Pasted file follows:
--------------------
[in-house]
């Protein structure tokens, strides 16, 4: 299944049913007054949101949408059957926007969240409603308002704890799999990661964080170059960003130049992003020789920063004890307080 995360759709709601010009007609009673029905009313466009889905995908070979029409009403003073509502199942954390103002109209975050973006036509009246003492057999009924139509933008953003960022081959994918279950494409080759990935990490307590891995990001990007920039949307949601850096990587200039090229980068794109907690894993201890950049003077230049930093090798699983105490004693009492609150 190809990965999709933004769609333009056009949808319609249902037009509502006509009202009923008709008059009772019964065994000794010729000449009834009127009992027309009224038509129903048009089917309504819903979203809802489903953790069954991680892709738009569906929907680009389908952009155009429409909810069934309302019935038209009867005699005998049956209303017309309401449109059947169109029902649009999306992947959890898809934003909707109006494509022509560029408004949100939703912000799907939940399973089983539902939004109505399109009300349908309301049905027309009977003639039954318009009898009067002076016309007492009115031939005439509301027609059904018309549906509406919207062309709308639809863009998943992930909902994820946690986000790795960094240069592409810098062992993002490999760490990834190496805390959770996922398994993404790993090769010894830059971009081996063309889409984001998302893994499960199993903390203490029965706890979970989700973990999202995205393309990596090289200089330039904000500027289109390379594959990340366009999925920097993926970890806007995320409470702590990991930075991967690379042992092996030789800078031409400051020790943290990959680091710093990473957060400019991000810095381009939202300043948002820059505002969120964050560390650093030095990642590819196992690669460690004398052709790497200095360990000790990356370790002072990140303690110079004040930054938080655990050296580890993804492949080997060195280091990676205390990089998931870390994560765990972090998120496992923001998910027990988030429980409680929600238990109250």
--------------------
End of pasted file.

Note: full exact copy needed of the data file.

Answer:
[in-house]
């Protein structure tokens, strides 16, 4: 299944049913007054949101949408059957926007969240409603308002704890799999990661964080170059960003130049992003020789920063004890307080 995360759709709601010009007609009673029905009313466009889905995908070979029409009403003073509502199942954390103002109209975050973006036509009246003492057999009924139509933008953003960022081959994918279950494409080759990935990490307590891995990001990007920039949307949601850096990587200039090229980068794109907690894993201890950049003077230049930093090798699983105490004693009492609150 190809990965999709933004769609333009056009949808319609249902037009509502006509009202009923008709008059009772019964065994000794010729000449009834009127009992027309009224038509129903048009089917309504819903979203809802489903953790069954991680892709738009569906929907680009389908952009155009429409909810069934309302019935038209009867005699005998049956209303017309309401449109059947169109029902649009999306992947959890898809934003909707109006494509022509560029408004949100939703912000799907939940399973089983539902939004109505399109009300349908309301049905027309009977003639039954318009009898009067002076016309007492009115031939005439509301027609059904018309549906509406919207062309709308639809863009998943992930909902994820946690986000790795960094240069592409810098062992993002490999760490990834190496805390959770996922398994993404790993090769010894830059971009081996063309889409984001998302893994499960199993903390203490029965706890979970989700973990999202995205393309990596090289200089330039904000500027289109390379594959990340366009999925920097993926970890806007995320409470702590990991930075991967690379042992092996030789800078031409400051020790943290990959680091710093990473957060400019991000810095381009939202300043948002820059505002969120964050560390650093030095990642590819196992690669460690004398052709790497200095360990000790990356370790002072990140303690110079004040930054938080655990050296580890993804492949080997060195280091990676205390990089998931870390994560765990972090998120496992923001998910027990988030429980409680929600238990109250």